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Sunday, March 11, 2007

Chi-Square Distribution

A lot of people have been asking lately, “Bruck, please tell me about the Chi-Square distribution.” Applied statistics being near and dear to my heart, I’m all to happy to oblige. But first, as they say, a picture is worth a thousand words, so here’s one of the Chi-Square distribution with ten degrees of freedom (Chi being a Greek letter that looks like a cursive capital X):

Deborah Jeane Palfrey has pleaded not guilty to federal racketeering and other charges from her alleged activities running a prostitution ring in the Washington, DC, area, according to an article in the 10 March 2007 Washington Times.

The next question, of course, is what can you do with it? Some big-brained genius long ago discovered that variances (squares of standard deviations) distribute according to the Chi-Square distribution. Actually proving this is way beyond the scope of your typical VOB missive, but it does make intuitive sense: for a given sample size, which indicates a particular number of degrees of freedom, the probability of a variance being equal or less than zero is zero (squares of simple numbers can never be negative), but rapidly rises toward a mode value. It then gradually tails off, as the probablility of a variance being really large shrinks in likelihood with increasing variance.

Ms. Palfrey was indicted last week on charges related to her purportedly running a prostitution business employing 132 women in DC. Palfrey insists that her business, Pamela Martin and Associates, is a perfectly legal escort service that employed “contractors” and clientele from “the higher walks of life.” The “contractors” were required to be college-educated women, and charged the clients up to $300 for an evening of “fantasy.”

Okay, fine, Bruck, but what has the Chi-Square distribution done for me lately?

The simplest thing you can do with it is compare the variance of a sample to that of a population whose variance is assumed to be known. Let’s say you were producing multiple copies of a particular item, and those items showed a certain known amount of variability when one item is compared to another. Then you change something in the process to try to reduce that variability. You could use the Chi-Square test to determine whether or not the process change made a difference.

For several weeks, Palfrey has been threatening to release her client records to the public, claiming that she needs the money for her legal defense, and also claiming that there are so many “high profile” clients on her lists that the uproar would be huge.

Of course you might say, what if you don’t know the variance in advance, or what if you want to compare the variance of one sample of items to that of another sample. Then what? Why then, of course, you would use the F Test, named in honor of Sir Robert Fisher, and which is the ratio of two Chi-Square distributions.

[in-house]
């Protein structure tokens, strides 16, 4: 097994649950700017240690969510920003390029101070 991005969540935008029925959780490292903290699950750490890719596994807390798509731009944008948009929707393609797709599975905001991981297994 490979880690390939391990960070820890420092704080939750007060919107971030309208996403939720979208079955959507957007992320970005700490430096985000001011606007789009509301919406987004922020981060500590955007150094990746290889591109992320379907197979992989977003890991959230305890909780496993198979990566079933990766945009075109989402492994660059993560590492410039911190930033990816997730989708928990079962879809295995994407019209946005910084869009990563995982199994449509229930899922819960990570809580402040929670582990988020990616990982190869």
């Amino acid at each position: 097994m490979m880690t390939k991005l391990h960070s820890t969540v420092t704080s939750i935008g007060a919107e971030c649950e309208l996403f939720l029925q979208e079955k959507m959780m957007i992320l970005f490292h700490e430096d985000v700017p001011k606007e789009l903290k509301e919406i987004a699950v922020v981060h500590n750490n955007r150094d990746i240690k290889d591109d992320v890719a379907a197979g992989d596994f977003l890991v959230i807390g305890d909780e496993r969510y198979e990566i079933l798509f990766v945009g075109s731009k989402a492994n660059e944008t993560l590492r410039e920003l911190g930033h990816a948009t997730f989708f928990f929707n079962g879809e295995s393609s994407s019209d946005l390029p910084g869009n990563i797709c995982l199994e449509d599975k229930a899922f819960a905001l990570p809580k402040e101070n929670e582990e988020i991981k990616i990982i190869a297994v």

Of course the tacit implication is that if the prosecution drops the case against her, the records will remain sealed. Presumably this would also allow her to continue to operate her escort service, and of course it would also allow her to continue to apply other forms of extortion as she sees fit.

Another, related use of the Chi-Square distribution is the test for association, or more directly, the test for proportions of attribute data. Let’s say you want to know if one teacher is better than another, based on which one’s students pass a test more frequently. You could use the Chi-Square test for association to make this determination.

But… is she bluffing? Is she holding two pair and raising? Or does she really have a bomb to drop on numerous prominent businessmen and politicians? Bruck says, “There’s only one way to find out!”

A third use of our friend Mr. Chi-Square, is the “goodness of fit” test, which is used to determine whether or not a sample of data belongs to a particular family of distributions - Normal, Binomial, Poisson, Uniform, or even the Chi-Square distribution itself. The way this is done is by geometrically applying the test for proportions to “slices” of the data as it’s naturally distributed.

Of course you might well ask, “Bruck, what gives you the right to cast the first stone?” Well, I’m not really in the stone-throwing business - that’s the prosecutor’s job. I’m just telling you what I think. It seems pretty obvious to me that the charges are true, and I’m actually surprised that it’s taken this long for them to make a case against her. Rumors have been going around for years about this “escort service,” and she advertises for employees (or at least used to) pretty explicitly right in the local “alternative” papers. Whether she’s bluffing or not, we should follow the laws under which we live, and make her play her trump card in the process. If some dirty secrets get exposed, then her clients will eventually thank her and the prosecutors for giving them a good hard shove down the road to redemption.

Isn’t applied statistics fascinating? If you’re really interested, next time I’ll discuss the Student’s T test, another veritable goldmine of statistical functionality.


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